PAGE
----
Some cynics may say, “gee Paul, you seemed fine to do everything before the doctors told you everything that was wrong with you.”  The only part of that statement that was correct,  was not that I was able to do everything, but I was in unbelievable pain, and could get no answers as to why.  Oh, and the heart thing, I put up with the symptoms of a “widowmaker” blockage of 90% of my main artery, simply because I was not seeing any doctors because I was not being followed up.  The cardiologist who discovered this initial condition put it this way… “it was not a question ‘if’ you were going to die, but ‘when'”.

Following that, I developed a team of experts at Memorial Sloan Kettering, who discovered many things that had developed over the years, finally answers as to why I felt this way.  But getting answers was not the most important part.  Discovering how I was going to manage the issues that had now been discovered.  Everything that was happening to me could not be cured.  Everything was and is, continuing to get worse.  My health is not about getting better, but rather slowing down the progression of these issues, management.

The average person honestly could not handle hearing the things that have been done to me.  Shit, many in my family could not handle it.  Which leaves me only one option, I have to put on the “brave face” and just not let anyone know how I am feeling, or the unbelievable pain I am dealing with.  In order to do that, at least until a few years ago, was to go on multiple pain medications combined with a sleep medication because the pain was still bad enough to keep me awake in spite of being on 3 opiodes at the same time.  But all those medications were able to get me though my work day, which was important to everyone else.  Forget the quality of life that I was sacrificing just to keep others happy.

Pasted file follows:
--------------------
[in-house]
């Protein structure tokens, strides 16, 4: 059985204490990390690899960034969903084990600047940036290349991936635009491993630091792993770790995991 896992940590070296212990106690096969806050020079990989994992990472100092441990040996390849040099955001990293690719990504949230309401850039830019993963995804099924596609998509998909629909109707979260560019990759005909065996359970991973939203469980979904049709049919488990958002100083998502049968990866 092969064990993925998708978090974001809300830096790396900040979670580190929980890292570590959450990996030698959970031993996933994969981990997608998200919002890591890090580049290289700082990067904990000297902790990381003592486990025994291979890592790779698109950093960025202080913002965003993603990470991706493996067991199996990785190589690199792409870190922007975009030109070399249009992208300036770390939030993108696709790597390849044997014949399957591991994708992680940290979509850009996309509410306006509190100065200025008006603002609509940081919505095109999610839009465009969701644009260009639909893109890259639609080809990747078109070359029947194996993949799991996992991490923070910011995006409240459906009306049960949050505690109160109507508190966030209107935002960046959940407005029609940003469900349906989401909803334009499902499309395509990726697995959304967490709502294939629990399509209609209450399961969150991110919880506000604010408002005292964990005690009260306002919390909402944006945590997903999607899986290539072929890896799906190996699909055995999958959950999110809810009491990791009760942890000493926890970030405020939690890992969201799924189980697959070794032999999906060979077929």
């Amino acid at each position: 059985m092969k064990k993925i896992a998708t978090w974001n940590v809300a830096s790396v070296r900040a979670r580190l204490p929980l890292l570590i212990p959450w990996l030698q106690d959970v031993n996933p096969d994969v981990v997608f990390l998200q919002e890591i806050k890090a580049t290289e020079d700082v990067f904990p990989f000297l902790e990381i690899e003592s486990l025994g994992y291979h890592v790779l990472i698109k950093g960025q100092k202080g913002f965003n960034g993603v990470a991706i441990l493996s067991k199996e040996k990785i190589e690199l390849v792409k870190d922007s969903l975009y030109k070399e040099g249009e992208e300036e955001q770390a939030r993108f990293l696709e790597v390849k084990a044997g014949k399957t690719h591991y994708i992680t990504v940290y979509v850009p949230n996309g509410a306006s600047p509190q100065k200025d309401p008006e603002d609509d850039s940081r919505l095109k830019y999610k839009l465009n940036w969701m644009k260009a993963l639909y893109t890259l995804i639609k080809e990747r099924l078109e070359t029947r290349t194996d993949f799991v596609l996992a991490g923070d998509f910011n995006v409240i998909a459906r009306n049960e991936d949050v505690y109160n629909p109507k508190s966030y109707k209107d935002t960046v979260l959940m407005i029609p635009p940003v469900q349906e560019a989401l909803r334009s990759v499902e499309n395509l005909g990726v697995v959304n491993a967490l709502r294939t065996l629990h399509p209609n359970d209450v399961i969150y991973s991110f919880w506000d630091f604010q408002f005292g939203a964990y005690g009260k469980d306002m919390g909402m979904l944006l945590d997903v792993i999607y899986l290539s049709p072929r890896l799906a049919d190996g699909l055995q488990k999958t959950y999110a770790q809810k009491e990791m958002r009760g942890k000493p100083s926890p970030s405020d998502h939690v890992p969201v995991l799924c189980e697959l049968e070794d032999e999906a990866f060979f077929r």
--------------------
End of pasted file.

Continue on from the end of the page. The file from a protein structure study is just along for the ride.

And the downside to this effort, because I pushed my body as hard as I did, my issues were actually accelerating in deterioration, my body getting much worse, much quicker.  In spite of being put on multiple physical restrictions at work from certain activities, I was still given other details which either made things worse for me or at best, continued the pace.  I had restrictions of weights, mobility, and movement.  Were it not for the American With Disabilities Act, I would have been out of a job long before that.  But because of the ADA, my employer was required to accommodate my health restrictions as much as they could, as long as there was work for me to do.